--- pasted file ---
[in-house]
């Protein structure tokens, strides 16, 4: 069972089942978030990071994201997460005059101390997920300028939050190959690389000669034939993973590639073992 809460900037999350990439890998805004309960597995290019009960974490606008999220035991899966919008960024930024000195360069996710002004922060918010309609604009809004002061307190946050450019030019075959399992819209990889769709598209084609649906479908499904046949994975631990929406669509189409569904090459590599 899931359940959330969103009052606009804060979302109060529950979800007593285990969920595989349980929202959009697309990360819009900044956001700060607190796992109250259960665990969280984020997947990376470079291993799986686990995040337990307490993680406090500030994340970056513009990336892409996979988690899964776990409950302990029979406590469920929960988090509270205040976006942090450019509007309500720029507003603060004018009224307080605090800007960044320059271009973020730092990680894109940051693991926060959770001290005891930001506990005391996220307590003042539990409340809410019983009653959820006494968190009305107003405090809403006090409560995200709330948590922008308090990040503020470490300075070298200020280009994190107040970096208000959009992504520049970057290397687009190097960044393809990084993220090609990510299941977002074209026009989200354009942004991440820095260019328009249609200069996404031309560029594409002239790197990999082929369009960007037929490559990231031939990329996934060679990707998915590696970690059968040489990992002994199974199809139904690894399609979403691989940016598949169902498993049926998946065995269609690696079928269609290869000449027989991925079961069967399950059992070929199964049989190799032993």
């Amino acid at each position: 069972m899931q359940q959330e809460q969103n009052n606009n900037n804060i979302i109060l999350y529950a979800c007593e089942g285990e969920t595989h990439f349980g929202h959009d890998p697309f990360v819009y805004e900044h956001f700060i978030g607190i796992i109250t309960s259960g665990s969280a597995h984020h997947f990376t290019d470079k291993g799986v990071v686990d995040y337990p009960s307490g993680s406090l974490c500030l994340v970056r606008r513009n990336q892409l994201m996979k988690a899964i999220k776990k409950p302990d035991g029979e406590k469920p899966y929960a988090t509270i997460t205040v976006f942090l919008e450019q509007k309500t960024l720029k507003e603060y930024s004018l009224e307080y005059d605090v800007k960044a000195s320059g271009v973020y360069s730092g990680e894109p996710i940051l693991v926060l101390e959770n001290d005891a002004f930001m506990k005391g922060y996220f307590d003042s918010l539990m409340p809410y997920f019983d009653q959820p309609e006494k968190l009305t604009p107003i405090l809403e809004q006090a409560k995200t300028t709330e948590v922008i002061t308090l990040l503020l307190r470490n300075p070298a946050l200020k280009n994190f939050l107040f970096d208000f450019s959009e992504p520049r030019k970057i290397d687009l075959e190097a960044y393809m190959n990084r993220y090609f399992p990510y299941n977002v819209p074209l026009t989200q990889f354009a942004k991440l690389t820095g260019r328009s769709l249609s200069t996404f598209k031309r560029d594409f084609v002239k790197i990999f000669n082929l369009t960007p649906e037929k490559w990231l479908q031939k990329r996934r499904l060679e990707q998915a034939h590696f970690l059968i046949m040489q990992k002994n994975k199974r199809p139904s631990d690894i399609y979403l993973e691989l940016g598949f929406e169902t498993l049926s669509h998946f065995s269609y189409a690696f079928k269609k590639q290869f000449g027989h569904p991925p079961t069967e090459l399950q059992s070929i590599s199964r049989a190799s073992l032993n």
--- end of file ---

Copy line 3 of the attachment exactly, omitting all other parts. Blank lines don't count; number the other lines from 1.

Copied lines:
């Amino acid at each position: 069972m899931q359940q959330e809460q969103n009052n606009n900037n804060i979302i109060l999350y529950a979800c007593e089942g285990e969920t595989h990439f349980g929202h959009d890998p697309f990360v819009y805004e900044h956001f700060i978030g607190i796992i109250t309960s259960g665990s969280a597995h984020h997947f990376t290019d470079k291993g799986v990071v686990d995040y337990p009960s307490g993680s406090l974490c500030l994340v970056r606008r513009n990336q892409l994201m996979k988690a899964i999220k776990k409950p302990d035991g029979e406590k469920p899966y929960a988090t509270i997460t205040v976006f942090l919008e450019q509007k309500t960024l720029k507003e603060y930024s004018l009224e307080y005059d605090v800007k960044a000195s320059g271009v973020y360069s730092g990680e894109p996710i940051l693991v926060l101390e959770n001290d005891a002004f930001m506990k005391g922060y996220f307590d003042s918010l539990m409340p809410y997920f019983d009653q959820p309609e006494k968190l009305t604009p107003i405090l809403e809004q006090a409560k995200t300028t709330e948590v922008i002061t308090l990040l503020l307190r470490n300075p070298a946050l200020k280009n994190f939050l107040f970096d208000f450019s959009e992504p520049r030019k970057i290397d687009l075959e190097a960044y393809m190959n990084r993220y090609f399992p990510y299941n977002v819209p074209l026009t989200q990889f354009a942004k991440l690389t820095g260019r328009s769709l249609s200069t996404f598209k031309r560029d594409f084609v002239k790197i990999f000669n082929l369009t960007p649906e037929k490559w990231l479908q031939k990329r996934r499904l060679e990707q998915a034939h590696f970690l059968i046949m040489q990992k002994n994975k199974r199809p139904s631990d690894i399609y979403l993973e691989l940016g598949f929406e169902t498993l049926s669509h998946f065995s269609y189409a690696f079928k269609k590639q290869f000449g027989h569904p991925p079961t069967e090459l399950q059992s070929i590599s199964r049989a190799s073992l032993n």